Knowing what not to ask requires common sense. If you are hesitant to ask a question, ask yourself why and whether the reasons for your reluctance are legitimate.

Be respectful. A question or statement that is disrespectful of any patient group is unacceptable. The same goes for questions which diminish the work of certain doctors or health care professionals. Statements made in jest can easily be misinterpreted, and it is best to steer clear of potentially insulting questions. If you are being interviewed by a medical student or other non-faculty staff, don’t let down your guard and say something ill-advised. These interviewers likely have as much influence on your admission as faculty members.

Avoid questions that call into question your commitment to medicine, as well as questions that suggest you are there for the wrong reasons (i.e. questions about salary). Don’t phrase questions in such a way that suggests you want to avoid work or responsibility. “Do I have to take overnight call?” is better asked as, “How much time on call is typical in the clinical rotations?”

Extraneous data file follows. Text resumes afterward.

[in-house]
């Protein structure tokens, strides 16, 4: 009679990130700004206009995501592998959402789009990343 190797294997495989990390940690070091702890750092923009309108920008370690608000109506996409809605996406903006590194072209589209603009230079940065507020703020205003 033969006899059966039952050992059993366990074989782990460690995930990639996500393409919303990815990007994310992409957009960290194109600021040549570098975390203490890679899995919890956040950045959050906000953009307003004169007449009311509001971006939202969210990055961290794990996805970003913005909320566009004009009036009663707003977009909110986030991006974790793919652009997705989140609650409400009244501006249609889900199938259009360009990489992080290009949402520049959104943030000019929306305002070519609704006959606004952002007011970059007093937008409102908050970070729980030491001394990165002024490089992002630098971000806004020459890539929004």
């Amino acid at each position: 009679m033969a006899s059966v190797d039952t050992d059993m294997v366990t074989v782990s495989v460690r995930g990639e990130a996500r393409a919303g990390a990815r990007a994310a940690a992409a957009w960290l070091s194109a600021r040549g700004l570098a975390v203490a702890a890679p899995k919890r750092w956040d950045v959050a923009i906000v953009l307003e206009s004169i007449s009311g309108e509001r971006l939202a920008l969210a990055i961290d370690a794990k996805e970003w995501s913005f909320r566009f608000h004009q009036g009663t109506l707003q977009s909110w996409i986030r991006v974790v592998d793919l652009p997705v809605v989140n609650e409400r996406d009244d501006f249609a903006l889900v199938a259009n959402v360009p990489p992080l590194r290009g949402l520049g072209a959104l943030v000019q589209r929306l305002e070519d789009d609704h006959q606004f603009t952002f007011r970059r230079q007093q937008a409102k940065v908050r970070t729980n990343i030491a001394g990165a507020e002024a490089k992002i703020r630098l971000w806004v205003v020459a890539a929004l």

Try not to ask questions that can easily be answered by the school’s website or other materials. Instead, do your research before the interview, then ask specific questions that build on the available information. For example, instead of asking, “Do students have an opportunity to learn through simulation?”, ask, “I read a little about the simulation center on your website. How much time do students spend there in their pre-clinical years?”